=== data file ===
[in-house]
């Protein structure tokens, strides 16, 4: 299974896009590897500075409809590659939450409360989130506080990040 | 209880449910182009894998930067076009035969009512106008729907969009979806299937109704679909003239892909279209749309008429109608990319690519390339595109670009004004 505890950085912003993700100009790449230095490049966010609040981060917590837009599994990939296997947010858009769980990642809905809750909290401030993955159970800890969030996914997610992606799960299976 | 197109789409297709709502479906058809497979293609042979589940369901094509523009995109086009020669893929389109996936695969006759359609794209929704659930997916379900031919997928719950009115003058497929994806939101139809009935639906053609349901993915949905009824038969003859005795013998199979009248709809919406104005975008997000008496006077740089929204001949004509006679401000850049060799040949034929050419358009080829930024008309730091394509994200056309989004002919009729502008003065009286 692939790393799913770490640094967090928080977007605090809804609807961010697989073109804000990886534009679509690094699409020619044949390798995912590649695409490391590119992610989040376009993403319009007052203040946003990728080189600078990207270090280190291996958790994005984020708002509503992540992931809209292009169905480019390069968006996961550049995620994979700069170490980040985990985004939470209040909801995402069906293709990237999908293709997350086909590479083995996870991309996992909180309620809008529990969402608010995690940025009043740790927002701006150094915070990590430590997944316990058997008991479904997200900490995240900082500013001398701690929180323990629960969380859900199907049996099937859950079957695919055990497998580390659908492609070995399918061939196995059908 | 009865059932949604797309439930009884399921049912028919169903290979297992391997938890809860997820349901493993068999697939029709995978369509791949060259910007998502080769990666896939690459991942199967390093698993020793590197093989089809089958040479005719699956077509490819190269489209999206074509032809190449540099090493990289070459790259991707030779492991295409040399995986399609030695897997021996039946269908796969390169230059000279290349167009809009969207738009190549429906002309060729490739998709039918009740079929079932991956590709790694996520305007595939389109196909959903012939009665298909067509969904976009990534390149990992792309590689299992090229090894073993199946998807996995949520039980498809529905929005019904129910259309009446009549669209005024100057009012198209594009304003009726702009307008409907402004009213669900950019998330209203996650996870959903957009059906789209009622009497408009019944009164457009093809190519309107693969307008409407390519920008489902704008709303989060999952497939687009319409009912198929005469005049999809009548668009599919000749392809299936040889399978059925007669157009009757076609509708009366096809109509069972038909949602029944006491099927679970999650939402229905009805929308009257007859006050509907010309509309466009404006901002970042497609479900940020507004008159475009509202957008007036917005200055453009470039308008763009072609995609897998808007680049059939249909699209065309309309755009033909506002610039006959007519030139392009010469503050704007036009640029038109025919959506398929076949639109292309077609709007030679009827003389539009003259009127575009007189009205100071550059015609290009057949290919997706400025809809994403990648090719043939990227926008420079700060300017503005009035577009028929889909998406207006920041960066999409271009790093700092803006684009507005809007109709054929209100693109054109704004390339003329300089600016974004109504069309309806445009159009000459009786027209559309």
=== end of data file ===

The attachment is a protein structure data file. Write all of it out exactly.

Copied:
[in-house]
């Protein structure tokens, strides 16, 4: 299974896009590897500075409809590659939450409360989130506080990040 | 209880449910182009894998930067076009035969009512106008729907969009979806299937109704679909003239892909279209749309008429109608990319690519390339595109670009004004 505890950085912003993700100009790449230095490049966010609040981060917590837009599994990939296997947010858009769980990642809905809750909290401030993955159970800890969030996914997610992606799960299976 | 197109789409297709709502479906058809497979293609042979589940369901094509523009995109086009020669893929389109996936695969006759359609794209929704659930997916379900031919997928719950009115003058497929994806939101139809009935639906053609349901993915949905009824038969003859005795013998199979009248709809919406104005975008997000008496006077740089929204001949004509006679401000850049060799040949034929050419358009080829930024008309730091394509994200056309989004002919009729502008003065009286 692939790393799913770490640094967090928080977007605090809804609807961010697989073109804000990886534009679509690094699409020619044949390798995912590649695409490391590119992610989040376009993403319009007052203040946003990728080189600078990207270090280190291996958790994005984020708002509503992540992931809209292009169905480019390069968006996961550049995620994979700069170490980040985990985004939470209040909801995402069906293709990237999908293709997350086909590479083995996870991309996992909180309620809008529990969402608010995690940025009043740790927002701006150094915070990590430590997944316990058997008991479904997200900490995240900082500013001398701690929180323990629960969380859900199907049996099937859950079957695919055990497998580390659908492609070995399918061939196995059908 | 009865059932949604797309439930009884399921049912028919169903290979297992391997938890809860997820349901493993068999697939029709995978369509791949060259910007998502080769990666896939690459991942199967390093698993020793590197093989089809089958040479005719699956077509490819190269489209999206074509032809190449540099090493990289070459790259991707030779492991295409040399995986399609030695897997021996039946269908796969390169230059000279290349167009809009969207738009190549429906002309060729490739998709039918009740079929079932991956590709790694996520305007595939389109196909959903012939009665298909067509969904976009990534390149990992792309590689299992090229090894073993199946998807996995949520039980498809529905929005019904129910259309009446009549669209005024100057009012198209594009304003009726702009307008409907402004009213669900950019998330209203996650996870959903957009059906789209009622009497408009019944009164457009093809190519309107693969307008409407390519920008489902704008709303989060999952497939687009319409009912198929005469005049999809009548668009599919000749392809299936040889399978059925007669157009009757076609509708009366096809109509069972038909949602029944006491099927679970999650939402229905009805929308009257007859006050509907010309509309466009404006901002970042497609479900940020507004008159475009509202957008007036917005200055453009470039308008763009072609995609897998808007680049059939249909699209065309309309755009033909506002610039006959007519030139392009010469503050704007036009640029038109025919959506398929076949639109292309077609709007030679009827003389539009003259009127575009007189009205100071550059015609290009057949290919997706400025809809994403990648090719043939990227926008420079700060300017503005009035577009028929889909998406207006920041960066999409271009790093700092803006684009507005809007109709054929209100693109054109704004390339003329300089600016974004109504069309309806445009159009000459009786027209559309």